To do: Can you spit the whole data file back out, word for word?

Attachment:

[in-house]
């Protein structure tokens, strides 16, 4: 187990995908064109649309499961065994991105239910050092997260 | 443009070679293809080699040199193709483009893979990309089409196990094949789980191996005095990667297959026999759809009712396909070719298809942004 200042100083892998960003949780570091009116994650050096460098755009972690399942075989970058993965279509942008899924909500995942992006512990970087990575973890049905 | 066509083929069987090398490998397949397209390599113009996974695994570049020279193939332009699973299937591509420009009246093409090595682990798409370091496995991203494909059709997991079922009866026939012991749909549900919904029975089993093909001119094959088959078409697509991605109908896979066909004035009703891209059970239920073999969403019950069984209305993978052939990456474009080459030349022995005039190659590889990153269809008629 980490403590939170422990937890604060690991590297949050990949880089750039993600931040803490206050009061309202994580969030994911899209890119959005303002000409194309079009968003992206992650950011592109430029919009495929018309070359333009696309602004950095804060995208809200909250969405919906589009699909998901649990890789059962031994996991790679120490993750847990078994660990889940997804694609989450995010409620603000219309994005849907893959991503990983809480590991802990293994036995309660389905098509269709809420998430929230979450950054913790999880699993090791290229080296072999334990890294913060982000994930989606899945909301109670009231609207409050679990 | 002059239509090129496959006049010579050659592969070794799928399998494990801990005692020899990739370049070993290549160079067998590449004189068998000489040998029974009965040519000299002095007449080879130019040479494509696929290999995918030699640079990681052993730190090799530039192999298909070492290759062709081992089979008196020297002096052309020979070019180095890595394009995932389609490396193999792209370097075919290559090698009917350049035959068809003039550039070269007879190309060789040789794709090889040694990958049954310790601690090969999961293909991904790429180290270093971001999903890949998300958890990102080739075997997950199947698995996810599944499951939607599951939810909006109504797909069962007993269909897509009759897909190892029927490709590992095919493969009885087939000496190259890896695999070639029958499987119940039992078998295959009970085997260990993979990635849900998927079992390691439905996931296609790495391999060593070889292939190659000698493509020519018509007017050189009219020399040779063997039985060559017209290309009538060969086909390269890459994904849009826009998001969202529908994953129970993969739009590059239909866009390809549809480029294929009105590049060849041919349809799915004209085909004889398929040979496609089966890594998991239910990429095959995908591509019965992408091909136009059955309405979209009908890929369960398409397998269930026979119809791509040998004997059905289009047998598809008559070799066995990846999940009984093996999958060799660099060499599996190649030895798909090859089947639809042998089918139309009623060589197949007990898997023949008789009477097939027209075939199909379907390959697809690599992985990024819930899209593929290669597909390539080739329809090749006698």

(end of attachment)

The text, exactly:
[in-house]
């Protein structure tokens, strides 16, 4: 187990995908064109649309499961065994991105239910050092997260 | 443009070679293809080699040199193709483009893979990309089409196990094949789980191996005095990667297959026999759809009712396909070719298809942004 200042100083892998960003949780570091009116994650050096460098755009972690399942075989970058993965279509942008899924909500995942992006512990970087990575973890049905 | 066509083929069987090398490998397949397209390599113009996974695994570049020279193939332009699973299937591509420009009246093409090595682990798409370091496995991203494909059709997991079922009866026939012991749909549900919904029975089993093909001119094959088959078409697509991605109908896979066909004035009703891209059970239920073999969403019950069984209305993978052939990456474009080459030349022995005039190659590889990153269809008629 980490403590939170422990937890604060690991590297949050990949880089750039993600931040803490206050009061309202994580969030994911899209890119959005303002000409194309079009968003992206992650950011592109430029919009495929018309070359333009696309602004950095804060995208809200909250969405919906589009699909998901649990890789059962031994996991790679120490993750847990078994660990889940997804694609989450995010409620603000219309994005849907893959991503990983809480590991802990293994036995309660389905098509269709809420998430929230979450950054913790999880699993090791290229080296072999334990890294913060982000994930989606899945909301109670009231609207409050679990 | 002059239509090129496959006049010579050659592969070794799928399998494990801990005692020899990739370049070993290549160079067998590449004189068998000489040998029974009965040519000299002095007449080879130019040479494509696929290999995918030699640079990681052993730190090799530039192999298909070492290759062709081992089979008196020297002096052309020979070019180095890595394009995932389609490396193999792209370097075919290559090698009917350049035959068809003039550039070269007879190309060789040789794709090889040694990958049954310790601690090969999961293909991904790429180290270093971001999903890949998300958890990102080739075997997950199947698995996810599944499951939607599951939810909006109504797909069962007993269909897509009759897909190892029927490709590992095919493969009885087939000496190259890896695999070639029958499987119940039992078998295959009970085997260990993979990635849900998927079992390691439905996931296609790495391999060593070889292939190659000698493509020519018509007017050189009219020399040779063997039985060559017209290309009538060969086909390269890459994904849009826009998001969202529908994953129970993969739009590059239909866009390809549809480029294929009105590049060849041919349809799915004209085909004889398929040979496609089966890594998991239910990429095959995908591509019965992408091909136009059955309405979209009908890929369960398409397998269930026979119809791509040998004997059905289009047998598809008559070799066995990846999940009984093996999958060799660099060499599996190649030895798909090859089947639809042998089918139309009623060589197949007990898997023949008789009477097939027209075939199909379907390959697809690599992985990024819930899209593929290669597909390539080739329809090749006698």